Dr. Ron Ritter, weed specialist emeritus at University of Maryland, led one tour that demonstrated the different modes of actions applied at the University of Delaware research plots

Dr. Ron Ritter, weed specialist emeritus at University of Maryland, led one tour that demonstrated the different modes of actions applied at the University of Delaware research plots

Noxious  weeds, such as Palmer amaranth, which is glyphosate-resistant, were seen to thrive in certain UD  test plots, but not in others. A prolific seed producer, Palmer amaranth has the potential to cause serious economic damage to Delaware’s agronomic crops.

What makes a difference in controlling such weeds is the timing of the herbicide application, whether the herbicide is pre or post-emergent, and knowledge of the specific herbicide recipe or mode of action that was used in each application.At the college’s experimental station in Georgetown, each plot is marked with the time of day the herbicide was applied and the specific herbicide product(s) that were used.

At the Thurman Adams Agricultural Research Farm, clearly marked soybean plots display the herbicide mode of action used to control weeds in soybeans

At the Thurman Adams Agricultural Research Farm, clearly marked soybean plots display the herbicide mode of action used to control weeds in soybeans

The University of Delaware  offers  additional recommendations to control weeds; suggestions for herbicide mix partners, the correct time to apply, in Palmer amaranth’s case, when the plant is less than three inches tall, and encourages effective burndown herbicides or tillage and other cultural practices.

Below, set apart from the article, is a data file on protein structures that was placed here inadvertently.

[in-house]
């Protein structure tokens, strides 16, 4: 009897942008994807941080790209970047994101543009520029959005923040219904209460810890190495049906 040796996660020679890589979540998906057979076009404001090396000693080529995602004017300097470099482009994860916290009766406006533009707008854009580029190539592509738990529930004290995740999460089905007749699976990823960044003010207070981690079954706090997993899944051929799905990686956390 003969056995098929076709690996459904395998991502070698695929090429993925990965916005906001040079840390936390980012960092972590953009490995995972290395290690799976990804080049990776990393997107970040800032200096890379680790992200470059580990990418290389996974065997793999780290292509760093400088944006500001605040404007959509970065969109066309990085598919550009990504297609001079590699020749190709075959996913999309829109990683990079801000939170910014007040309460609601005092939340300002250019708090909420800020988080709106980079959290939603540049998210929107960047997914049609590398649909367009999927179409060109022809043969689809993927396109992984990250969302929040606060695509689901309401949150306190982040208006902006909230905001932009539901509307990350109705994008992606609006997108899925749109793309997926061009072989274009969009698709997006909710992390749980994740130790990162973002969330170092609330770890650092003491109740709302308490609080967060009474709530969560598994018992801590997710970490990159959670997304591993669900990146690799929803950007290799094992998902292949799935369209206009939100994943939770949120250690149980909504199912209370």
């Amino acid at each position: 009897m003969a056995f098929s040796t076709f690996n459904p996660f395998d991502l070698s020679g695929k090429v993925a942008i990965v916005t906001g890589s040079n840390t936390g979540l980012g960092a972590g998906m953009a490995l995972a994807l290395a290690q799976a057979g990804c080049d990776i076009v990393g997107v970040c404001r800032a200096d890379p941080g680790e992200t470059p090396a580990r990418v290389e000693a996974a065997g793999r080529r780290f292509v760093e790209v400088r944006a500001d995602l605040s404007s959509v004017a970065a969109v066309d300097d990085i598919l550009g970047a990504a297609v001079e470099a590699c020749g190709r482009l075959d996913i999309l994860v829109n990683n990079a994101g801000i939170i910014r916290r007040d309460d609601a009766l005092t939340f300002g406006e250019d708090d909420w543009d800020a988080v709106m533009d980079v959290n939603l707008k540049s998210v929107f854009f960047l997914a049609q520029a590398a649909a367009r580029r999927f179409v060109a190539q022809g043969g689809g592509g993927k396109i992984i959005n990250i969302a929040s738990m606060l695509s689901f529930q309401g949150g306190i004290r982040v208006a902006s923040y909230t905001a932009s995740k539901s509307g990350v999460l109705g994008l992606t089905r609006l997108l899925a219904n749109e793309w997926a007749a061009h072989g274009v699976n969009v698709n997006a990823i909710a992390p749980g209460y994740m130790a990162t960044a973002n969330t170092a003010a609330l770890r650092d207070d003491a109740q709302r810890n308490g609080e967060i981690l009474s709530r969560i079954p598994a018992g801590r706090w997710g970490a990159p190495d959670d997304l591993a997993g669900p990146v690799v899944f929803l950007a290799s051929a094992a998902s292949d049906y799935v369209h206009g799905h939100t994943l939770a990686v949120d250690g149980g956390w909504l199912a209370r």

During the tour they were able to observe soybeans that had developed a triple-stack tolerance to Liberty, glyphosate and HPPD-inhibitor Balance.

Multiple research trials are underway in Georgetown. One trial sponsored by the Delaware Soybean board looks at different approaches for no-till soybean. Two applications were applied before planting, VanGessel said, which controlled several weeds such as mare’s tail and primrose. “At planting, we already hit weeds with five modes of action -  from a resistance management standpoint, four weeks after planting, post-emergence herbicides were applied. Multiple modes of actions at multiple times.”  Part of the study will look at seasonal weeds and using cover crops. “We are looking at different scenarios for fall applications to control winter annuals,” VanGessel said.

In addition to VanGessel, co-presenters included Dr. Ron Ritter, University of Maryland Extension weed specialist, emeritus  and representing Bayer CropScience were Dr. Matt Mahoney, tech service & field development and Jeff Springsteen, marketing manager for corn herbicides. Please click on the Respect the Rotation photo gallery for additional pictures of the tour.

Throughout the summer and growing season Delaware Cooperative Extension shares ongoing research by offering several agricultural-related field tours to agriculture stakeholders. Continuing education credits are made made available during these tours.